The Glass Closet: On Queer Female (In)Visibility

#homophobia #sexualharassment

I had an awful dream recently in which my girlfriend and I were running around in the city, trying to find a place we could be alone. I don’t remember much of it except that we couldn’t seem to find any privacy. The city felt dark and unsafe, not at all the way it usually feels to me.

Finally, we ended up in the dark basement of some huge apartment building, where we found a single bathroom stall. We went into it and started kissing, only to realize that the stall was made out of glass and that the building super was standing outside of it, watching us.

I don’t attach much importance to dreams, usually. I don’t think this “means” anything other than that these feelings have been on my mind, and the dream brought them out in a stark and horrifying sort of way, as dreams do.

Queer women are simultaneously invisible and hyper-visible. We’re invisible, though increasingly less so, in the sense that we are almost always presumed straight until proven otherwise, that our girlfriends become our “gal pals,” that our sexual experiences become “just college girls experimenting” or “just girls trying to get guys’ attention.” We’re invisible in the sense that you almost never see queer female relationships in shows or movies or books that aren’t About Gay People (such as Glee and The L Word). (Even with shows like Glee, though, queer female fans often had to fight for that representation, to fight for characters like them to be treated seriously.)

Queer female relationships, when they happen in film or television or literature, are rarely anything other than the Main Point of that work. You don’t get the badass ex-Soviet spy who happens to have a girlfriend. You don’t get the detective on a cop show flirting with the girl at the bar. The surgeon on the medical drama doesn’t come home to her wife and kids, who are upset that they so rarely see her. (Yes, there are exceptions. There’s a reason I’ve stuck with the mess that is Grey’s Anatomy for so long.)

Maybe it doesn’t seem like this matters. “You have your gay women,” you might say, “so what more do you need?” But the fact that queer female characters are virtually nonexistent except in Media About LGBTQ Issues suggests a divide: Media About LGBTQ Issues, and Media About Everything Else (hospitals, crime, law, spaceships, spies, drugs, college, elite New England boarding schools, aliens, Medieval Europe, politics, etc). Do queer women have a place as doctors and detectives and lawyers and spaceship pilots and spies? Or are all those things exclusively for straight people?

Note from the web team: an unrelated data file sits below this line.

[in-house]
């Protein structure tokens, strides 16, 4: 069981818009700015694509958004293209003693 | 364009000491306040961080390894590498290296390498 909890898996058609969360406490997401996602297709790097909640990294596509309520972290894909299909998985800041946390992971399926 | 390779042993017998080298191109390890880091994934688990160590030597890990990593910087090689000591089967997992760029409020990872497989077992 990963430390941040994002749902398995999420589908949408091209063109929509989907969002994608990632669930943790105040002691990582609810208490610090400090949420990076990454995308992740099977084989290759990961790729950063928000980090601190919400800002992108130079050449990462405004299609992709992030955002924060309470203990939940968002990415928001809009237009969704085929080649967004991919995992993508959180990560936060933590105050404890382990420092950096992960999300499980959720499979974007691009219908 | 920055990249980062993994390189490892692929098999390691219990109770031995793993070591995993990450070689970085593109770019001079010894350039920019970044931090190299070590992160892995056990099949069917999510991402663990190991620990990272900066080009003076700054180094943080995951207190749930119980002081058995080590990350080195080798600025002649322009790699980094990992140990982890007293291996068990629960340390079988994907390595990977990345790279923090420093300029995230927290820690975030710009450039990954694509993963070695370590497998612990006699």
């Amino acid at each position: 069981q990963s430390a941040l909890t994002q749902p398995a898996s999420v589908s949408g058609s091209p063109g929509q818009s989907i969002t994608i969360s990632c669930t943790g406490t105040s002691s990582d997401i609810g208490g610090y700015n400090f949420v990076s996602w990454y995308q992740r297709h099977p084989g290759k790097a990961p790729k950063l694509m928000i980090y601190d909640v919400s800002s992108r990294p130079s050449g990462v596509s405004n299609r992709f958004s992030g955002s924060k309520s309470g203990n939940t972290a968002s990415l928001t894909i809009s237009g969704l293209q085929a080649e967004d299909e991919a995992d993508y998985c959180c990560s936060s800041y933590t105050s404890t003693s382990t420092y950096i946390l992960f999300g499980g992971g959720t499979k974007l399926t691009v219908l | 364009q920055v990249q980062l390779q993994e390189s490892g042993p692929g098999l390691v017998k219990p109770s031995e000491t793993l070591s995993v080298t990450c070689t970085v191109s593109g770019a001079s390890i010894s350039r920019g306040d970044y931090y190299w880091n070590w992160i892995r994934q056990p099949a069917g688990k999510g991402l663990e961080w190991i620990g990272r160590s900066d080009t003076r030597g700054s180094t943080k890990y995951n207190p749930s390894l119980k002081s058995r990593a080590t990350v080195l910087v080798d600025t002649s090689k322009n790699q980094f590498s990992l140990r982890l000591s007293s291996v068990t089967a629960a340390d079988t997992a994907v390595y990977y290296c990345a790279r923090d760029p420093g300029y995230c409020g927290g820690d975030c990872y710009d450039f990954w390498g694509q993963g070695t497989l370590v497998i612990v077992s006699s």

Yet at the same time, in some contexts, queer women are hyper-visible. I think of the glass toilet stall from my dream again when I remember how I’ve felt out in public with my female partners. Queerness is a “marked” identity, which means that sometimes it’s way more obvious and noticed and remarked-upon than straightness. When I’m out with a boyfriend, nobody pays us any particular mind. Sure, sometimes people might notice us and think, “What a cute couple!” (or maybe I’m just flattering myself, but really, people have this thought about straight couples sometimes), but certainly nobody’s going to stare, let alone point fingers or giggle or glare disapprovingly.

But if I’m out holding hands with (let alone kissing or cuddling) another woman, it becomes very obvious. The mere act of being affectionate with my partner marks us as queer and makes us vulnerable to all the bias and hatred (and, potentially, even violence) that may result.

Luckily, in New York, there’s obviously a lot of acceptance and people are used to seeing queer couples, and even if they weren’t, New York has a very strong culture of LEAVE OTHER PEOPLE THE FUCK ALONE DO NOT STARE AT THEM. (I love this about New York.)

But even in New York, hate speech and hate crimes against queer people happen. I feel silly to be afraid of it, especially as a white cis person, but the thing about oppression is that it doesn’t just go away because you have other privileges. When a partner and I are walking up to my apartment building, holding hands, I think about the men who catcalled me right at that spot, late at night. One of them said he wanted to come and tuck me in.

It’s enough that they know where I live, but to know that I’m gay, too?

And now I’m in Ohio, where I might have to stay for some time. Here I don’t know how to navigate it at all. Will people admonish me because “there are children here”? Will they tell me I’m going to hell? Throw bottles at me? Am I being completely overdramatic and unreasonable? If so, can you really blame me, considering how deep the well of Midwestern Christian homophobia runs?